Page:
Vanitas vanitatum, et omnia vanitas. These famous words, with which the biblical book of Ecclesiastes opens and closes, have given rise to a myriad of reflections and, ultimately, have inspired the topic of this new issue of LYF.

In an age in which vanity seems to have taken precedence over everything, so much so that it can symbolically aspire to become the eighth capital sin, it acquires a very specific function: it leads to illusion, alters things, manipulates the world, it even transforms bodies, making them become something else.

A renewed esthetic law where time, life, emotion, and interiority are banned in favor of emptiness, the superfluous, mere appearance, of the “everything and all the same”.
The vanity of earthly things is a recurring theme in literature, sculpture and pictorial works of the past which carry within them a deep allegorical meaning: beauty is transient, it is destined to end. It is to be admired, but with the awareness that all this will pass. The exaltation of life in all its splendor and, at the same time, the feeling that all this will fade: the two things inevitably go hand in hand.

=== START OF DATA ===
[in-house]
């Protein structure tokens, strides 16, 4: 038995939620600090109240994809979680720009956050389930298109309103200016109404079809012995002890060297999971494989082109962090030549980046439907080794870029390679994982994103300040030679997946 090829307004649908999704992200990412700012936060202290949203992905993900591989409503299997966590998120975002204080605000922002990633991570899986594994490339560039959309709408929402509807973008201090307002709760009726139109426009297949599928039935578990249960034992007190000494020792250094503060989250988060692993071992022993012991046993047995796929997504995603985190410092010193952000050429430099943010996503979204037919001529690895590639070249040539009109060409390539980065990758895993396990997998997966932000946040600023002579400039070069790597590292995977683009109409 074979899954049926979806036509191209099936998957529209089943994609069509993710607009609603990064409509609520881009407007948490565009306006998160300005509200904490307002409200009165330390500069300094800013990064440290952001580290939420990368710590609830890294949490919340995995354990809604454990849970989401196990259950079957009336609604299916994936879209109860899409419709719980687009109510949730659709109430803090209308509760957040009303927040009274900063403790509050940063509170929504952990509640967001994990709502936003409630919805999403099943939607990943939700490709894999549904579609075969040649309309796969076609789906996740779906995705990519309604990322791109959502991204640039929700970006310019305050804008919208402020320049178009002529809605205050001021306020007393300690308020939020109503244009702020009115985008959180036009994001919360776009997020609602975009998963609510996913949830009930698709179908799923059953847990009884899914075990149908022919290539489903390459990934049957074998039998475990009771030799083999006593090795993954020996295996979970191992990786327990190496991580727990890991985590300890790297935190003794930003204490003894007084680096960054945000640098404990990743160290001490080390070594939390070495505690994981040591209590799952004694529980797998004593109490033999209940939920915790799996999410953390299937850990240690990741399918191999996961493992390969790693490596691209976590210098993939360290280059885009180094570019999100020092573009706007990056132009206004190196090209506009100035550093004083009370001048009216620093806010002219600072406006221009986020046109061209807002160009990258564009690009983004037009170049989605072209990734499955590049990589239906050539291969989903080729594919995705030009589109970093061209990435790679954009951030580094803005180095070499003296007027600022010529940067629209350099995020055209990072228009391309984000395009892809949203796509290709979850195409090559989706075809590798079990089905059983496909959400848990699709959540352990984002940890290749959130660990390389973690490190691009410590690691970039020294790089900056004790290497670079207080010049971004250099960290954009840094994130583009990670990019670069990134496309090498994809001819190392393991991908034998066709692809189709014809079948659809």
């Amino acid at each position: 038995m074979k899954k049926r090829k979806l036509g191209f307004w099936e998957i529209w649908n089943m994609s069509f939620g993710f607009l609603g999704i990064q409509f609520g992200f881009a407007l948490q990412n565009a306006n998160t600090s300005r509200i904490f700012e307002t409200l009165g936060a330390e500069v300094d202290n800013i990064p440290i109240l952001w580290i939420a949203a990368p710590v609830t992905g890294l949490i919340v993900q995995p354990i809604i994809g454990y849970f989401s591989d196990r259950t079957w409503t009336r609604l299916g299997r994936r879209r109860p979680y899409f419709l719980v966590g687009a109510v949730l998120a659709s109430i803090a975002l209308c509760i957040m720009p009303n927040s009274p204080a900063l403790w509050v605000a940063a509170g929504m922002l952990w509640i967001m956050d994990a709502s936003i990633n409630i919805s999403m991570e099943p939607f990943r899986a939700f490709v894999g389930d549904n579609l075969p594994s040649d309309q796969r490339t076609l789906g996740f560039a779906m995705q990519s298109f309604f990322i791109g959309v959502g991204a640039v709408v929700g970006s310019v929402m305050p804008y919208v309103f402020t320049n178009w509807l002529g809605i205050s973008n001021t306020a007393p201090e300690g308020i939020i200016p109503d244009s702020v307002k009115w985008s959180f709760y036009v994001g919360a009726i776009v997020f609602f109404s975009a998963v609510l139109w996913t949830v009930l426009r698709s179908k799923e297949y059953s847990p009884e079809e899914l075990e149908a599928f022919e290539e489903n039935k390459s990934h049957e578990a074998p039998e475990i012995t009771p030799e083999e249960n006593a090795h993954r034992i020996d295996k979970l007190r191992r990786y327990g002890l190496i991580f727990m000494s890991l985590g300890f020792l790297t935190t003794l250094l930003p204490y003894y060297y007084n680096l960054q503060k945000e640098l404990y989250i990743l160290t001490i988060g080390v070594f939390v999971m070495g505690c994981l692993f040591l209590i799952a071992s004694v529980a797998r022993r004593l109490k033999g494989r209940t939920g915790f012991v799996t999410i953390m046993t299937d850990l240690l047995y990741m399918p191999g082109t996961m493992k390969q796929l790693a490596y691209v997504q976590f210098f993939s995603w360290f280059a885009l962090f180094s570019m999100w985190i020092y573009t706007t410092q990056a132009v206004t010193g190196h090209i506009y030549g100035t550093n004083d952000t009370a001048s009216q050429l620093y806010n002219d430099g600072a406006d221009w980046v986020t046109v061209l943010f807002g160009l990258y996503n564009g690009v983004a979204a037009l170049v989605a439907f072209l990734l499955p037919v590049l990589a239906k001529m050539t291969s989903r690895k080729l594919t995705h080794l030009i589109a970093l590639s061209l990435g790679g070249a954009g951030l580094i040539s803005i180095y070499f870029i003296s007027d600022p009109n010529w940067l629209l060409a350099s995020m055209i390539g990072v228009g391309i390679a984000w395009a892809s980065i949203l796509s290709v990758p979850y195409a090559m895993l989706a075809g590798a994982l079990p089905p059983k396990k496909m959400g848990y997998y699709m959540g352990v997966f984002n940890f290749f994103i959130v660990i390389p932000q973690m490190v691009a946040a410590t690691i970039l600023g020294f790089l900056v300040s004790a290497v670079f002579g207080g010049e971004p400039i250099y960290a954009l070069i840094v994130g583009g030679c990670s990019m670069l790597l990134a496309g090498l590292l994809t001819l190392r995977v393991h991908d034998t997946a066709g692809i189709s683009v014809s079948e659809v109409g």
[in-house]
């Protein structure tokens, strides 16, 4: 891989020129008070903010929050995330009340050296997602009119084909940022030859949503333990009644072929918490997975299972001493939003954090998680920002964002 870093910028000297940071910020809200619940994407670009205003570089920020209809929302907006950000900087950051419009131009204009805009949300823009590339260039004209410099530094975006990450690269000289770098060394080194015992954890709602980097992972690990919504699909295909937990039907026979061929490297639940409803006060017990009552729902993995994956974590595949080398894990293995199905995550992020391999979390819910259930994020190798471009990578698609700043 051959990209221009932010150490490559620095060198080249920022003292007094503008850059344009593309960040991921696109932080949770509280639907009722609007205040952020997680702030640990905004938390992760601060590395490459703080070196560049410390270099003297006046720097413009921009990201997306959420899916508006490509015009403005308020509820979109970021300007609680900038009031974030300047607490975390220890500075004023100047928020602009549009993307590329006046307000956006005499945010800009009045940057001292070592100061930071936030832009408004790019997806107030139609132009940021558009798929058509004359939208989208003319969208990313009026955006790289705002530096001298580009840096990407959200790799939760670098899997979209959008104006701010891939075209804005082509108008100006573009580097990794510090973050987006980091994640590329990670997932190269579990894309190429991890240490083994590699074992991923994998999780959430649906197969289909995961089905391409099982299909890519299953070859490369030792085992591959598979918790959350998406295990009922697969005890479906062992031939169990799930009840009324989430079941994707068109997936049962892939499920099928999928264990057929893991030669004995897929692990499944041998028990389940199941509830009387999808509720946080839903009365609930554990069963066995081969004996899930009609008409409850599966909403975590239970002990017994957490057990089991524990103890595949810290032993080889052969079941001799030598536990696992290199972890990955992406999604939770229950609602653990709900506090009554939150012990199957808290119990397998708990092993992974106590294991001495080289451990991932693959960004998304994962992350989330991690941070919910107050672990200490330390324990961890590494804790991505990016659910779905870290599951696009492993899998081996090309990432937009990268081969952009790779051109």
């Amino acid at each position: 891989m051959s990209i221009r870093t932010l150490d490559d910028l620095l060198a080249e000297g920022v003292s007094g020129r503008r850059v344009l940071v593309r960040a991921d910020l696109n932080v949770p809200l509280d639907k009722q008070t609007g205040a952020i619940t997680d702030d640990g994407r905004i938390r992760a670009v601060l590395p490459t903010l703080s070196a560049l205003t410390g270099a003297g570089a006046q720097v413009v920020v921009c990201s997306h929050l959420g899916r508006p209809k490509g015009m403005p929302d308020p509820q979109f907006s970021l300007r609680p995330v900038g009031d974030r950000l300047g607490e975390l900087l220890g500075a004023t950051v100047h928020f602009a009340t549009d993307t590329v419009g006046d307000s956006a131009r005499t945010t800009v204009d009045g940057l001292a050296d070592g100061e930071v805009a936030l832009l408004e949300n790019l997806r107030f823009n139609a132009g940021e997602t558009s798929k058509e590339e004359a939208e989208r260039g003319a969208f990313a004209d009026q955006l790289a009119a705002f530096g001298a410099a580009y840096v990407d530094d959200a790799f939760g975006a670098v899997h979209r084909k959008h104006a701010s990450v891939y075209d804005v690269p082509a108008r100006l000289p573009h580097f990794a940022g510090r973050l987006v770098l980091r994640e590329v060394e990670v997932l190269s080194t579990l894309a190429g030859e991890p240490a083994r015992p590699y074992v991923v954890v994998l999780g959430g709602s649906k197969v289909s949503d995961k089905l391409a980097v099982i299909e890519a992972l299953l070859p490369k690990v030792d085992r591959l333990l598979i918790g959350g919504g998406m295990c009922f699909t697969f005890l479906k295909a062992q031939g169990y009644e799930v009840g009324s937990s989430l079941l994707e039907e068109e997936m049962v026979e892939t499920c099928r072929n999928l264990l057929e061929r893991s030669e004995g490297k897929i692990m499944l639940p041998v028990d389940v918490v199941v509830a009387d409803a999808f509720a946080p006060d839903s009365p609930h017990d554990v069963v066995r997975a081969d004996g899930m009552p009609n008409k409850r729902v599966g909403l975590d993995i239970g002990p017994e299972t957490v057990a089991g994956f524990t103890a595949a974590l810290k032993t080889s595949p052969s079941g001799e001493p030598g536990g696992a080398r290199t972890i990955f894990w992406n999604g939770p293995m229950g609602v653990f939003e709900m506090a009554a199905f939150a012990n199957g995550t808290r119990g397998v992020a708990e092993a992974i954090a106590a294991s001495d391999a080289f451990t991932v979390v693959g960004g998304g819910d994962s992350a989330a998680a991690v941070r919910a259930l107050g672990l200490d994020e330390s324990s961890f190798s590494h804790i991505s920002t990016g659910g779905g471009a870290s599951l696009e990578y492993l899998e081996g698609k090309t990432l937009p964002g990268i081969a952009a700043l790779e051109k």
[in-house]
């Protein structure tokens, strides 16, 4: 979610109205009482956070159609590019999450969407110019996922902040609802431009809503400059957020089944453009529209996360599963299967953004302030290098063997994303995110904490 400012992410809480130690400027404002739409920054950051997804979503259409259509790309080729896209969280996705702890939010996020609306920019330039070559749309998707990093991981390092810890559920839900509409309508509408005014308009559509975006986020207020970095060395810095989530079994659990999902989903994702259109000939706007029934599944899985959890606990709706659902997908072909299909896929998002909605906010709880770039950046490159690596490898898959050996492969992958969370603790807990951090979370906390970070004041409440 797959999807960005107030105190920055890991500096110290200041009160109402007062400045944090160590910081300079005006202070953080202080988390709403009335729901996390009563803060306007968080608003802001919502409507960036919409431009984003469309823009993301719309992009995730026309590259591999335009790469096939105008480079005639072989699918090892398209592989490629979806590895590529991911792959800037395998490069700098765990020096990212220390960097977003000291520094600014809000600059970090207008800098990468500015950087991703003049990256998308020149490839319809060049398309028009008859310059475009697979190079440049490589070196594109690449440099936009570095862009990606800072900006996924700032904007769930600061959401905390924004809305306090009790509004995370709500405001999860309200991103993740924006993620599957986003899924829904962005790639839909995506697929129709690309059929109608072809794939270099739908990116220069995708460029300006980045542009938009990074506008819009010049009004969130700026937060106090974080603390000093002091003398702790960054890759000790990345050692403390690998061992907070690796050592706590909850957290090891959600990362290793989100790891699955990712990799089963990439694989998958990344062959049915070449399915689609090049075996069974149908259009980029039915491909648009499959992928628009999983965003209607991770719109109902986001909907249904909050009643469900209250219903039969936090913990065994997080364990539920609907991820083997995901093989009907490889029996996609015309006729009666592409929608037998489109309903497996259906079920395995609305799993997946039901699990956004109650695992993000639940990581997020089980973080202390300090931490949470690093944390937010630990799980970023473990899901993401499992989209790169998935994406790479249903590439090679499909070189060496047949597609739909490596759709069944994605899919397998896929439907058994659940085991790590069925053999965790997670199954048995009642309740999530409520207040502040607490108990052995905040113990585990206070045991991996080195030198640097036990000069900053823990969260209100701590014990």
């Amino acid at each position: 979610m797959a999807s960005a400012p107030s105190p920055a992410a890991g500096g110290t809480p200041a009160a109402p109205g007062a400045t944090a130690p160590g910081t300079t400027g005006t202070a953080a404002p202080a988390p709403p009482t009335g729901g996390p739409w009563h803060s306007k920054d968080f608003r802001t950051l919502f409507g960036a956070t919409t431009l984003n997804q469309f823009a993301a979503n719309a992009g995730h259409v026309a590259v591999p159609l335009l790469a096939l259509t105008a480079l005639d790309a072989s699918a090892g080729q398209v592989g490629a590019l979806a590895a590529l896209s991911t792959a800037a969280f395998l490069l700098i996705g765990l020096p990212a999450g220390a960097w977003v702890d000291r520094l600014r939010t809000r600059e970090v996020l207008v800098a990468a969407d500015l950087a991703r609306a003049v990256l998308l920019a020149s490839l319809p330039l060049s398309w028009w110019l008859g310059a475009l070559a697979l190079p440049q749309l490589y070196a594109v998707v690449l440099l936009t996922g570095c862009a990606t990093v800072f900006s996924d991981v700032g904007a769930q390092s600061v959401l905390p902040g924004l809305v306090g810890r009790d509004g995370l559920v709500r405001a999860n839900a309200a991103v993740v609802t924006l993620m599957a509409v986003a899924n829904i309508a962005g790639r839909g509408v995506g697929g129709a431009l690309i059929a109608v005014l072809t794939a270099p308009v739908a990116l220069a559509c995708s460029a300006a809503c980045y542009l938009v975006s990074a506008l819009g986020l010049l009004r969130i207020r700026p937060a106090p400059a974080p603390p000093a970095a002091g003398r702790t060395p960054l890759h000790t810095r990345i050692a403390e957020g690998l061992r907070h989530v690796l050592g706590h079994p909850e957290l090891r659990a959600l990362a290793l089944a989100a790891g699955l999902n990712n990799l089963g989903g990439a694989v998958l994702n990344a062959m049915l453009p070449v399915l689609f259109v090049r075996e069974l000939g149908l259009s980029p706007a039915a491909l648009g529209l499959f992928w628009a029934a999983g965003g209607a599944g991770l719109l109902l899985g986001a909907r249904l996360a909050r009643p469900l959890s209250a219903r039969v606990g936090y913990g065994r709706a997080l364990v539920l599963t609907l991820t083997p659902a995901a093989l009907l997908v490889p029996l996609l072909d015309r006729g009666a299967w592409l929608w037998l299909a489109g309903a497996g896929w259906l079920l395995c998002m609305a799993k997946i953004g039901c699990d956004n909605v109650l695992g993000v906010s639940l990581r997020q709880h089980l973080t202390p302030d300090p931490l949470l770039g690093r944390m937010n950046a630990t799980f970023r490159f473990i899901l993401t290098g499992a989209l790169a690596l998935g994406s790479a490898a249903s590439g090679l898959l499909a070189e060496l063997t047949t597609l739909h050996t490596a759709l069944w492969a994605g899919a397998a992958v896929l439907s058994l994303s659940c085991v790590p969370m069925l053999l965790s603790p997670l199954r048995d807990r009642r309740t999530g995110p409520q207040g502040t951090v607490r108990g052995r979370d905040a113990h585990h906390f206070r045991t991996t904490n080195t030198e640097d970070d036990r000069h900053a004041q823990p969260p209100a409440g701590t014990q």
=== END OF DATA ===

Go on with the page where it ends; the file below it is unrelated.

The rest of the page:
It is symptomatic how, in Vanity Fair, the female characters of William Thackeray, are two anti-heroines full of deeply human vices that represent meanness, ambition and the useless drive to achieve their own personal goals.
Contemporary vanity, on the other hand, is expressed above all through social networks that provide ample opportunities to show off, in which the anonymous life of each person becomes an extraordinary event simply because it is exhibited in front of an audience of potential admirers.

Are we at LYF tied to vanity? I was asked this question… We talk about a world of esthetics but also about one of content, research, ideas, and work. I think that even vanity can drive ambition, progress, the desire to do and to achieve something useful, something beautiful. After all, vanity is also the intensity of desire, passion, and we are made of these two components.
Sandor Marai wrote that “the character of a human being is composed mostly of vanity: the rest is a mixture of desires, generosity, fear of death and a sense of honor.”

The truth is that we cannot be perfect. Not these days. Not in this world. Not in our human condition.
So all that remains is to be magnanimous with our fellow human beings, accept the world as it is and love it.

 

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